Know the Maroons in Jamaica: Courage, Resistance & a Reclaiming of African Culture & Identity. When the plantocracy embarked on the Akan region of West Africa, they specifically sought out and purchased ‘Koromantis’ (also referred to as Coromantees) because of their renowned characteristics of pride and discipline. While slave owners hoped that these aforementioned characteristics would make their newly acquired ‘property’ “good slaves” because they were known to be hard workers, they overlooked the fact that these people were also known to be very stubborn and possessed superb military skills because of the fights they endured in their native countries.
While not taking heed to these latter facts, slave owners/planters in Jamaica would eventually regret their choice of purchase as many of their hopeful “good slaves” would become their greatest threat. With their weapons and manpower, the British were able to capture the island of Jamaica from the Spanish in 1655. Maroons of Jamaica Photo By National Library of Jamaica. Are jobs obsolete? Douglas Rushkoff: U.S.
Postal Service new example of human work replaced by technologyHe says technology affecting jobs market; not enough workers needed to run the technologyHe says we have to alter our ideas: It's not about jobs, it's about productivityRushkoff: Technology lets us bypass corporations, make our own work -- a new model Editor's note: Douglas Rushkoff is a media theorist and the author of "Program or Be Programmed: Ten Commands for a Digital Age" and "Life Inc: How Corporatism Conquered the World and How We Can Take it Back. " Creating glamor in Nigeria's ghettos. Italian designer Caterina Bortolussi started her fashion label Kinabuti in December 2010.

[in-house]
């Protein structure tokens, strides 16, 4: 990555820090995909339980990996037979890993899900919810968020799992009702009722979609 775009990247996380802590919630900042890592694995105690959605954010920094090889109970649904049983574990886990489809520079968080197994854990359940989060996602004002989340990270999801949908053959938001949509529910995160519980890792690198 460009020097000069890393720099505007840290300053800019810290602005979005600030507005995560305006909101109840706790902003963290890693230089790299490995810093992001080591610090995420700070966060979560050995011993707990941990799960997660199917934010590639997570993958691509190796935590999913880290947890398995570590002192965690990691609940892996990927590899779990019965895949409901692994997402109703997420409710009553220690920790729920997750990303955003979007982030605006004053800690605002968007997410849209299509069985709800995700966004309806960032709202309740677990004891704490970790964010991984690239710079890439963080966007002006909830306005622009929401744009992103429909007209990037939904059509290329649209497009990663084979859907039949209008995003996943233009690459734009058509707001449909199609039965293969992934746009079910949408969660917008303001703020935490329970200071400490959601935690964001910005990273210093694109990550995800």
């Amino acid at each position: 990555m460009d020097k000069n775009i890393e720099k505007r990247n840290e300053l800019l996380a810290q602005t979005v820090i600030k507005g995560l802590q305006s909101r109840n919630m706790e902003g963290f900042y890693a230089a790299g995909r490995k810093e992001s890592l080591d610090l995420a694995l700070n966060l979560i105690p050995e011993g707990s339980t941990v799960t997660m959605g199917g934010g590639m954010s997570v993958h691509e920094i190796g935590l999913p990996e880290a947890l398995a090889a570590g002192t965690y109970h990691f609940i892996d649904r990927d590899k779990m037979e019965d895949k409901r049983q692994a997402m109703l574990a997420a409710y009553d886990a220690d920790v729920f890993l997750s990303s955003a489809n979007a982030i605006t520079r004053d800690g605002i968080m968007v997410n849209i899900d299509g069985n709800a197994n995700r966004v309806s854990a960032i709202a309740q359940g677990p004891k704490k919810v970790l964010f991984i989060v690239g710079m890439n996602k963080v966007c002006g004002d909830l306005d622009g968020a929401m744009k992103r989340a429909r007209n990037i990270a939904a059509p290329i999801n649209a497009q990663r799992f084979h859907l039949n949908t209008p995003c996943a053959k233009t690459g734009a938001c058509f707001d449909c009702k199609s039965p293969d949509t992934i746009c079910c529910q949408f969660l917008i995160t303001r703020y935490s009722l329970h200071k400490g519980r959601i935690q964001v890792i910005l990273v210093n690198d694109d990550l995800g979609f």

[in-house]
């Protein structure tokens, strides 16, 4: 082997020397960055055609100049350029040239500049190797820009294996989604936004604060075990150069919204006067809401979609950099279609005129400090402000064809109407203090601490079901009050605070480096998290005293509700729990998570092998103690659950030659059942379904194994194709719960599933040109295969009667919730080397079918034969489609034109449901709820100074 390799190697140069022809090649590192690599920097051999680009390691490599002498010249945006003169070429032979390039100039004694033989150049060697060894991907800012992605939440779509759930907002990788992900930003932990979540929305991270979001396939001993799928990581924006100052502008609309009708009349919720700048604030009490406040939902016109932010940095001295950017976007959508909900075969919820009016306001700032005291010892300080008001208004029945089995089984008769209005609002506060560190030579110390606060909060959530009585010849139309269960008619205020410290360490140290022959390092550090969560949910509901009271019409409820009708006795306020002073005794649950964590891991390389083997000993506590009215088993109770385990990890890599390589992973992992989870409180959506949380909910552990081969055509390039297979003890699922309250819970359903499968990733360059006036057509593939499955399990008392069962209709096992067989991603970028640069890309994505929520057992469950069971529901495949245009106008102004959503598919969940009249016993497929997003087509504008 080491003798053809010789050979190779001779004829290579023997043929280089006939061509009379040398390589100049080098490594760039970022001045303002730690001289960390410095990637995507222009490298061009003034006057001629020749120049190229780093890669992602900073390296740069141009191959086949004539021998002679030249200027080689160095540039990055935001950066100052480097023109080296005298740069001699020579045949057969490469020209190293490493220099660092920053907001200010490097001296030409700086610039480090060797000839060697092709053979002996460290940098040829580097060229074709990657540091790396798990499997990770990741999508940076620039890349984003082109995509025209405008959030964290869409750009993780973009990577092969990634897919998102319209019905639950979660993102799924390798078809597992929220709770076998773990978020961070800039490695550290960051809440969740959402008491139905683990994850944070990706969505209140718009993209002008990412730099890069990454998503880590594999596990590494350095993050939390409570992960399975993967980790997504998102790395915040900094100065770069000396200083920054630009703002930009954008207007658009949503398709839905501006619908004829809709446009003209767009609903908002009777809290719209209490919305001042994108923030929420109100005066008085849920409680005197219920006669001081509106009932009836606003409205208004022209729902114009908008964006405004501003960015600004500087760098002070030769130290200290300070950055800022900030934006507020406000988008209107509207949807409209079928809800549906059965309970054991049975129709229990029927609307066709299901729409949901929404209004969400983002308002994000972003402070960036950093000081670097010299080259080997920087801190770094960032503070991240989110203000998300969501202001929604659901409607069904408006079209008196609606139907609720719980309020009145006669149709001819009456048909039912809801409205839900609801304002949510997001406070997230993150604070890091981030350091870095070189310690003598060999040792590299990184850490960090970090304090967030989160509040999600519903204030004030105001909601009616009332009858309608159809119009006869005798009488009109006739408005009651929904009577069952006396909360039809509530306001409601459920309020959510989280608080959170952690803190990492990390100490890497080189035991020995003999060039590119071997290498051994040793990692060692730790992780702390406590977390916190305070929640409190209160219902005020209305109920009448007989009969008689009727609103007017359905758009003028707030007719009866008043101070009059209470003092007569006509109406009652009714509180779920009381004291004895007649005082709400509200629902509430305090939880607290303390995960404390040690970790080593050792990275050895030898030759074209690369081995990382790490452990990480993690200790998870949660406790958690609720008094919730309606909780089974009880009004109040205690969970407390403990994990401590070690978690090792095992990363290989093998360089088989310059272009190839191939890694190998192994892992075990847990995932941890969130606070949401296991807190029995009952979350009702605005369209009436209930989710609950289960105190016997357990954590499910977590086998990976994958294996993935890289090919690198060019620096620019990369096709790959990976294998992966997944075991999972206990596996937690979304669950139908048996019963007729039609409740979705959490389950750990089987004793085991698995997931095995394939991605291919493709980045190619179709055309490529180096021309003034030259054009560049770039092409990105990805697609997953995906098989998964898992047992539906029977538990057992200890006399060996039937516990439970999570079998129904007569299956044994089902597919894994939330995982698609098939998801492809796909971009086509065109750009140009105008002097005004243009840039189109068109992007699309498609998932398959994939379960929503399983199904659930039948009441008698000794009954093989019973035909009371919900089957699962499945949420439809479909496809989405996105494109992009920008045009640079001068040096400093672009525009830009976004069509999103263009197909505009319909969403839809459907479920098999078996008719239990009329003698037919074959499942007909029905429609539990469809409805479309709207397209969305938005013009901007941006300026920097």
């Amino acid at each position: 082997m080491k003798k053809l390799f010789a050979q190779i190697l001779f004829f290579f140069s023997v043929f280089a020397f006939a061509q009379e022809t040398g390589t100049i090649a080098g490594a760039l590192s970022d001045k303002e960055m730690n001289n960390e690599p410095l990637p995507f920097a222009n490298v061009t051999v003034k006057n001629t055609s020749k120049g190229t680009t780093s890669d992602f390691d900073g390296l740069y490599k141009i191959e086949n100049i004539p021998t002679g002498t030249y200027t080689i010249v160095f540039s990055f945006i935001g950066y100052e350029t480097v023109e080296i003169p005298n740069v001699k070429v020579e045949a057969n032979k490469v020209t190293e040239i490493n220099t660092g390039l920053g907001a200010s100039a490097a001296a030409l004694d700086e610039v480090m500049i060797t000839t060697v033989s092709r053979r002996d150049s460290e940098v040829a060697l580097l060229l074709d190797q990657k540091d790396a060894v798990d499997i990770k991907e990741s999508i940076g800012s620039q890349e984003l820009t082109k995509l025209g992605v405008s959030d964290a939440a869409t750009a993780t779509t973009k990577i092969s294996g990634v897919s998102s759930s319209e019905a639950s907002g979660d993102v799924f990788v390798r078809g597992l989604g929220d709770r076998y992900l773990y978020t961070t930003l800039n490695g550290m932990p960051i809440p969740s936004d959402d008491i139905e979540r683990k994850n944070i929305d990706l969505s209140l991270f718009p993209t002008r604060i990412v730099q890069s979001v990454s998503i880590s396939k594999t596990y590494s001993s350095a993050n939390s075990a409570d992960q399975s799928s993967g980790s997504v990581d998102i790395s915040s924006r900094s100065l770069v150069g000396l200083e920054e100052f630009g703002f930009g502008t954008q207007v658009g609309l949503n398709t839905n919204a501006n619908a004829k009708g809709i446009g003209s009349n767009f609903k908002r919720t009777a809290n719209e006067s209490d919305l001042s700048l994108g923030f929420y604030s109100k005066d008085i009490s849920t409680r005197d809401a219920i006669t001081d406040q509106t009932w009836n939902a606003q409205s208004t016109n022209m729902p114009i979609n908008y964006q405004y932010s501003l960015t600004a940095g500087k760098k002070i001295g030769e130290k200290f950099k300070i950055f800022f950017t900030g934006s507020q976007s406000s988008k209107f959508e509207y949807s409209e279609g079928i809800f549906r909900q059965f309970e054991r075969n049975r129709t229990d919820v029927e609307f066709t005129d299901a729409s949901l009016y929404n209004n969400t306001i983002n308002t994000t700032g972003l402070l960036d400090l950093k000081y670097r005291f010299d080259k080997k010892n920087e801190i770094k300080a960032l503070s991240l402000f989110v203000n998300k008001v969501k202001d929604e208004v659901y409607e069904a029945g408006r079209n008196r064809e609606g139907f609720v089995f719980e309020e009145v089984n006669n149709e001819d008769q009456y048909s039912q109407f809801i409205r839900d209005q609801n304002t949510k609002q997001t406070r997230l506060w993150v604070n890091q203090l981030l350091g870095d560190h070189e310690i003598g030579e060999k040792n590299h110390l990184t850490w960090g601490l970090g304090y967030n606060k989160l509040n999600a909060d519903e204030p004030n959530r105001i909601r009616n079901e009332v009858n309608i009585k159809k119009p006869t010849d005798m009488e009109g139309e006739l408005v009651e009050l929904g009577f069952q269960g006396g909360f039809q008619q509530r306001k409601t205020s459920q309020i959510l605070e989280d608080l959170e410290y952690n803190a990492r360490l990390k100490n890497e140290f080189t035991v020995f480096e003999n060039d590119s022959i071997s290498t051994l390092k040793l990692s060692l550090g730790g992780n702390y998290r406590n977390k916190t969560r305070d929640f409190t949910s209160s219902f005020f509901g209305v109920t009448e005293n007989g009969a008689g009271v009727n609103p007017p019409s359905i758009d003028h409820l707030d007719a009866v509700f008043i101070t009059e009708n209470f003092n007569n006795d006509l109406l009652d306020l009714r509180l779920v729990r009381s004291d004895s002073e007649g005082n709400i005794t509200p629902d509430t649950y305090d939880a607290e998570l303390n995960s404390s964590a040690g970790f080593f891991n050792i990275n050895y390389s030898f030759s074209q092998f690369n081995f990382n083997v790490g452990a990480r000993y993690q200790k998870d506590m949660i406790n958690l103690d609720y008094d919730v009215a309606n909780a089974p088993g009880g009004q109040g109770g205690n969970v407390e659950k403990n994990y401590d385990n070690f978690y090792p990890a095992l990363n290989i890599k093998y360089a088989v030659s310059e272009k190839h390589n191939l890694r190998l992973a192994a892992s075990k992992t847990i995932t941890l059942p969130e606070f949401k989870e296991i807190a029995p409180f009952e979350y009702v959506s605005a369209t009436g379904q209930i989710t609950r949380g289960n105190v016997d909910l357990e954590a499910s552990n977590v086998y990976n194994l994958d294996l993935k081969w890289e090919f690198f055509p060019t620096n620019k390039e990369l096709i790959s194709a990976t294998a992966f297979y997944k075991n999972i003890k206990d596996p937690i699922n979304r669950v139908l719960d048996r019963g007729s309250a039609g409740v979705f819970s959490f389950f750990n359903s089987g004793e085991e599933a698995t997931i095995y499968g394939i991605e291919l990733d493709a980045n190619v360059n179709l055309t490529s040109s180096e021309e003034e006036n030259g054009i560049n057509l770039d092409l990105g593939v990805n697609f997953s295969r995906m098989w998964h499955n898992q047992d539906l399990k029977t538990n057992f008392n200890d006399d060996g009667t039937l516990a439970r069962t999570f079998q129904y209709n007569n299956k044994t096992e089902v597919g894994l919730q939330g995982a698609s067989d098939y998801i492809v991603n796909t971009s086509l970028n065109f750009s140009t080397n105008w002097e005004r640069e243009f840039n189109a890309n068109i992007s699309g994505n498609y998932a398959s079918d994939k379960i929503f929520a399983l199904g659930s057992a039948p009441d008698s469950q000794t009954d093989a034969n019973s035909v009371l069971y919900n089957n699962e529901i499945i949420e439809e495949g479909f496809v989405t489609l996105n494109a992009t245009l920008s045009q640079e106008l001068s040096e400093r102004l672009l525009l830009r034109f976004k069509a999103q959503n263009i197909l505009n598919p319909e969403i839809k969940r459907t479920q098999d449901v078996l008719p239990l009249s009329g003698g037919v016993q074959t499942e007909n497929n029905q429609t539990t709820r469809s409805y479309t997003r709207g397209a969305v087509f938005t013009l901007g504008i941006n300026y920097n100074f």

With designs inspired by Nigeria, Bortolussi wants to use fashion as an instrument for change in the region. She says: "I thought, 'Why can't we use fashion as vehicle to make a difference?' We should lead by example. " A model practices her walk for the runway during a training session. Why don't black Americans swim? 3 September 2010Last updated at 06:41 GMT By Finlo Rohrer BBC News, Washington The drownings shocked the community and sparked a campaign A month ago, six African-American teenagers drowned in a single incident in Louisiana, prompting soul-searching about why so many young black Americans can't swim.
When 15-year-old DeKendrix Warner accidentally stepped into deeper water while wading in the Red River in Shreveport, he panicked. JaTavious Warner, 17, Takeitha Warner, 13, JaMarcus Warner, 14, Litrelle Stewart, 18, Latevin Stewart, 15, and LaDarius Stewart, 17, rushed to help him and each other.